Abstract: A football team called Patiala City FC was established in the year 2015- with a number of academy grown players. In a short span of time, it came to the forefront in the Indian footballing arena. Its journey started from the third division of the football league, winning back to back promotions to the premier football league of India, currently holding the pole position in order to qualify for AFC Champions League, the equivalent to the UEFA Champions League held in Europe. Due to this feat, the club has become one of the most popular clubs in India, with a large fan base. The club has an impressive Jersey inspired from the rich culture of Punjab, a regal logo and a thumping motto “Our Blood, Our Sweat, Your Tears”. Its merchandise (Jerseys, Player memorabilia, etc.) was selling like hot cake. The Club even had a home-grown centre forward player, who was fundamental to the team’s success over the past few years. His stellar performances made him a top target for European Clubs, but with success came forth the breach of his image rights, personality as well as privacy. Lack of legal knowledge, as well as the void of law in our country, made things tumultuous both for the club and also the player to sustain their economic rights. Popular video games used his persona in the game without any consent or contract, with the player seemingly confused as to what legal action, if any, he has at his disposal and should subsequently pursue.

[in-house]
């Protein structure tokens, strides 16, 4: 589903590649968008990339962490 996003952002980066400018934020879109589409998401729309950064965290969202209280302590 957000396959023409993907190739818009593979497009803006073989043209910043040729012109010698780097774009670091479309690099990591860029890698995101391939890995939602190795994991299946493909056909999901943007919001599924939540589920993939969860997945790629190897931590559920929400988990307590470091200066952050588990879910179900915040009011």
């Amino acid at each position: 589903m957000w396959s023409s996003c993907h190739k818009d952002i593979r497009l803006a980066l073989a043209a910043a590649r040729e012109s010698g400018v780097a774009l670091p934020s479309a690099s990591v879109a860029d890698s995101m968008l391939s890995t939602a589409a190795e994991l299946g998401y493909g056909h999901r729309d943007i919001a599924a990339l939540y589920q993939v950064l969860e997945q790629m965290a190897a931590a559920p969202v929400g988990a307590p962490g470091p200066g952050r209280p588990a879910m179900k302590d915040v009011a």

Though the situation narrated above is hypothetical, it might ensue that a high-calibre athlete could potentially lose out on revenue opportunities from the utilization of his image rights and suffers this breach of privacy, failing to tap in the commercial conduits which were worth fortunes, flowing from his right to publicity, along with jeopardising the position of our country’s sporting franchise. In these situations, there is nothing that the athlete or the franchise can do except for approaching the court under the outmoded facets of law. Thus, there is an increasing need for protecting the IPR in the ever-growing arena of Sports and the myriads of E-sports.


Author:  Mr. Arnav Bishnoi is a 5th year student of B.A. L.L.B. (Hons.) at Rajiv Gandhi National University of Law, Patiala. He will be joining the disputes resolution department of Singh & Associates, New Delhi upon completion of his degree. He may be contacted at arnavbishnoi@gmail.com.

Mr. Achint Johri is pursuing the 3rd year of B.A. L.L.B. (Hons.) at Rajiv Gandhi National University of Law, Patiala. His area of interest circumscribes research in IPR & Sports Law. He may be contacted at achint.johri@gmail.com.

The full text of the article can be found as a PDF here.

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